To curse in hassaniya

“I curse the day when your father switched off the light and your parents’ hair mated and magma shot out of your bum!”
It’s can’t get any worse. The one who does not get cold shivers from that one has a thick skin.

Cursing is often one of the first thing you learn in a new language, and sure it can be grateful in some situations. Not to know them, but to recognize them. If someone is cursing the day when you pooed magma it’s not very grateful to stand there and say “eh’e, eh’e!” (yes, yes!) with a smile on your lips.

Like in my country, Sweden, most of the bad words are about cursing, with the difference that here it is God who curses (“may Allah curse the day that…”) instead of “cursed shit!” as many of us say in Sweden, or “fuck this shit” as you might say if you speak English.

(I’m so sorry for my bad language in this post. But it is interesting.)

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Time to close this year

“But hitching didn’t die a natural death — it was murdered. And there’s little evidence that it was as dangerous as we think.”

Said the New York Times earlier this year. And during 2012 I have done a lot of hitch-hiking. My thumb has taken me traveling in Sweden, Denmark, Germany, Switzerland, France, Morocco, Western Sahara, Mauritania, Zanzibar, Malawi and Zimbabwe. All in just one year.

Most of the experiences has been good, only one man turned out to be over-sexual (and of course it was in Switzerland, where else but in the rich of richness?). During the year I’ve met people born into slavery and refugees trying to get into Europe, but failing.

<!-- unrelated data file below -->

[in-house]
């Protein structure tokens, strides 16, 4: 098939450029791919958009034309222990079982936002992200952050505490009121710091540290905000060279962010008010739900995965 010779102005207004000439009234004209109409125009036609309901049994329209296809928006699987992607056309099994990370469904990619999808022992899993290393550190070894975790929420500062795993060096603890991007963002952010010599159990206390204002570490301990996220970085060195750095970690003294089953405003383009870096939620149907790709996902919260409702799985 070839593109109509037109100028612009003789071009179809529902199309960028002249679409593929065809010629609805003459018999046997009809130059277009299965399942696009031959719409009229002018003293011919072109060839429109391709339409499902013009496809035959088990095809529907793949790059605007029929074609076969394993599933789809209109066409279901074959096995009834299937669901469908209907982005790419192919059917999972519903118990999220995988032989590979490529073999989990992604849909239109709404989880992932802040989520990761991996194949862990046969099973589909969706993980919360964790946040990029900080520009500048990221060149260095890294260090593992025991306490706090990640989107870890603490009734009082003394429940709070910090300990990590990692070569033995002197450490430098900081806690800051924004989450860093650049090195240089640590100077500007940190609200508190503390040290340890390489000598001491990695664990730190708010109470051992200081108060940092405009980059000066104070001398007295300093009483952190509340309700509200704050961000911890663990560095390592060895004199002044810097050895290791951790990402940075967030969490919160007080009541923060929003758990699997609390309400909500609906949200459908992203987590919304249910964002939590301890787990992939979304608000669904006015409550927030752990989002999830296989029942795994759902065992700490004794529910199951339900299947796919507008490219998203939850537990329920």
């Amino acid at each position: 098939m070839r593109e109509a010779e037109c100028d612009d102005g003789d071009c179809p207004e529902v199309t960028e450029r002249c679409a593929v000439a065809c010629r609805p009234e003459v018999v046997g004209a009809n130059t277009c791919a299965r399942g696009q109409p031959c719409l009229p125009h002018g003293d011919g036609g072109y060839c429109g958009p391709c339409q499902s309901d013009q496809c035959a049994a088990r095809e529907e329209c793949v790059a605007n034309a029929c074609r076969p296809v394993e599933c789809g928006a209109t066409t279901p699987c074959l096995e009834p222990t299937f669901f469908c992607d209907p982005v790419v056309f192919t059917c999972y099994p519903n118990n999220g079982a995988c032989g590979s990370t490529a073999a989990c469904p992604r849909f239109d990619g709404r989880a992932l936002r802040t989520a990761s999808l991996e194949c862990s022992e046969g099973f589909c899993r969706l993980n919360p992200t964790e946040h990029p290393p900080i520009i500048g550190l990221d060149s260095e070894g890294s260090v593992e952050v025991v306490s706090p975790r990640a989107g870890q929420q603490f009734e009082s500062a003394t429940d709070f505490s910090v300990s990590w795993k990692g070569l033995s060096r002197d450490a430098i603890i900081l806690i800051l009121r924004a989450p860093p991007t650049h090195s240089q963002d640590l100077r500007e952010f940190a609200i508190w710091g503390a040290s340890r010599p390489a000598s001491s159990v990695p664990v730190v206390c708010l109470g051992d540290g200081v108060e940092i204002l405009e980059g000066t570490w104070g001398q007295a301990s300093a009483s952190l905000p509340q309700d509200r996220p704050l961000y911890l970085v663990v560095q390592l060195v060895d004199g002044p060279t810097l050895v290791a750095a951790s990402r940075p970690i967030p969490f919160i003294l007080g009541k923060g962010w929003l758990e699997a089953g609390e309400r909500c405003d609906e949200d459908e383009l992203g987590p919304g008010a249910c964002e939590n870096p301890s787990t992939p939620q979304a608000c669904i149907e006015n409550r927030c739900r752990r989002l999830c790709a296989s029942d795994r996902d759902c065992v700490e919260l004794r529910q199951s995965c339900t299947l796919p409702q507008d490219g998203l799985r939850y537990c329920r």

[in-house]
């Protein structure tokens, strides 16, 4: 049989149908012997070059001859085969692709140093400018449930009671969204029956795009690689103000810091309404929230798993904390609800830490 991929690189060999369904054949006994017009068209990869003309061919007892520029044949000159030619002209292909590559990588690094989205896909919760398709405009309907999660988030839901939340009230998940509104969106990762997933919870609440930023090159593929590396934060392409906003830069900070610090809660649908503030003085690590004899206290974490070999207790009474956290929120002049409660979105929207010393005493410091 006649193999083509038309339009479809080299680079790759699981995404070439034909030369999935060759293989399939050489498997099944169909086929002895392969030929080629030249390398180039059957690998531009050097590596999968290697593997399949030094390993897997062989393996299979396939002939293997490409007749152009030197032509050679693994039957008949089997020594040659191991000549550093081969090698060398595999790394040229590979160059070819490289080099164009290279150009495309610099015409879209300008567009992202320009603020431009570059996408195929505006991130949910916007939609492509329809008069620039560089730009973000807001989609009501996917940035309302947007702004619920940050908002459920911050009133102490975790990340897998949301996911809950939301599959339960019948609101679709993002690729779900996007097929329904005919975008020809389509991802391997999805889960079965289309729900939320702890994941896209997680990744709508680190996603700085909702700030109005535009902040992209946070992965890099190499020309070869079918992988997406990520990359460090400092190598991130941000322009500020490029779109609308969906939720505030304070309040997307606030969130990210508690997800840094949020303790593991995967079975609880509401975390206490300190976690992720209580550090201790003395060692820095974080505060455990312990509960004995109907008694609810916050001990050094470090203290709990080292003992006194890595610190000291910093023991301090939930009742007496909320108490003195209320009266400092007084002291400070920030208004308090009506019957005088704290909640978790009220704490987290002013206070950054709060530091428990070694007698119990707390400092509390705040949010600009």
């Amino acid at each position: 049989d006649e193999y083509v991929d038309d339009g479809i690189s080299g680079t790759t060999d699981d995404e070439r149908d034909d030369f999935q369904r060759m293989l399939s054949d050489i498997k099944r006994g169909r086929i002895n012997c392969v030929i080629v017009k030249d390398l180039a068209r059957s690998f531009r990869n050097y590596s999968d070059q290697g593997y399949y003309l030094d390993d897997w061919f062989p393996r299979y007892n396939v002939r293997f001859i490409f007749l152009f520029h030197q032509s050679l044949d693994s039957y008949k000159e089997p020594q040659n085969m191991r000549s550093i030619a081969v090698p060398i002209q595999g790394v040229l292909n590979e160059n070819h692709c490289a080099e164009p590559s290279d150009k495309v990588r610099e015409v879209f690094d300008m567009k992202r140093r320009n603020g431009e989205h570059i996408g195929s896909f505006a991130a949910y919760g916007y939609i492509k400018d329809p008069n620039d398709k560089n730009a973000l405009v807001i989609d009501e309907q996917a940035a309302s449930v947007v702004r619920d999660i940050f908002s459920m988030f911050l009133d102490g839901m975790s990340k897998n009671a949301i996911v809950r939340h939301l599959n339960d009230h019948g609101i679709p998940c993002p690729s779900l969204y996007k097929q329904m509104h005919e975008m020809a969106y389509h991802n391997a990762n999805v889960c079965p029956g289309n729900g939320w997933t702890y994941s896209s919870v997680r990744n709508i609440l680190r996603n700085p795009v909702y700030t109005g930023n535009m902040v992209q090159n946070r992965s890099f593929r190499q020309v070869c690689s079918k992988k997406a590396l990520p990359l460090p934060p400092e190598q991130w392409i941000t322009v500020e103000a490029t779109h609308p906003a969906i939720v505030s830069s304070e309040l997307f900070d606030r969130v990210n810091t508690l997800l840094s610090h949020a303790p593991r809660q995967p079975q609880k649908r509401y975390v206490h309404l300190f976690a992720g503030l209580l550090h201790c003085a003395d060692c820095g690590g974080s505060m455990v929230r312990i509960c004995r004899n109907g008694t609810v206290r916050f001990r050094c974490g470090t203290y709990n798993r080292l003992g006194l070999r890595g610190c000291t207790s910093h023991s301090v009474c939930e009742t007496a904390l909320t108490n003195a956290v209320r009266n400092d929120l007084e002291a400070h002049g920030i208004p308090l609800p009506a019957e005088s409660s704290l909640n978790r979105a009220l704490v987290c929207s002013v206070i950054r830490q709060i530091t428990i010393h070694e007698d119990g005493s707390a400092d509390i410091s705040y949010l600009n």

While sorting out old diary-notes lying around I found this piece:

“I was sitting behind him on his bike. He was going so fast down the hill I couldn’t bare keeping my eyes open. ‘There’s Malawi!’ he shouted. ‘What?’ I screamed back, slowly opening my eyes. ‘There’s Malawi!’ He screamed again and pointed at the lush green hills in front of us. I was awestruck.”

Three days later I found myself trekking up the hill to Livingstonia, monkeys chatting in the trees for company and an old man who spoke no English to show the way through the shortcuts. There was more climbing than walking and at one point my backpack pulled me down backwards, down the cliff, and balancing on a root and grasping for another one to cling to, I was ok and got myself back onto the track. I will never forget than nerve-killing moment.

2012 was also the year when I got malaria for the first – and hopefully the last – time of my life and nearly died. I’ve met the best couch surfing hosts I’ve ever had. I got a bachelor in journalism at the Mid Sweden University, freelanced for radio and magazines, got my heart broken for the first time and I buried my cat who’s been with me for sixteen years. I was homeless and spent five months on couches and mattresses at different friends. I also found a home, a place to which I want to return to after trip after trip.

And thanks to all of you who has read my blog. You who has been with me from the beginning, and you who dropped by during the year. Thank you. Now I look forward to a new year with travels, challenges and friends. Happy new year!

A Malmö-winter

A Malmö-winter

Winter has been here for a week now. At first I thought it would be as always – some snow for a day or two then just a sea of slush – but not this time. It’s been cold. Almost too cold for being the south of Sweden. The ice has been thick and the snow crisp and clean.

Yesterday was Luciadagen (the day of Lucia) and everywhere there were the songs of Lucia and the traditional Luciatåg and Lussebullar and glögg and… traditions. Finally – the christmas feelings are here.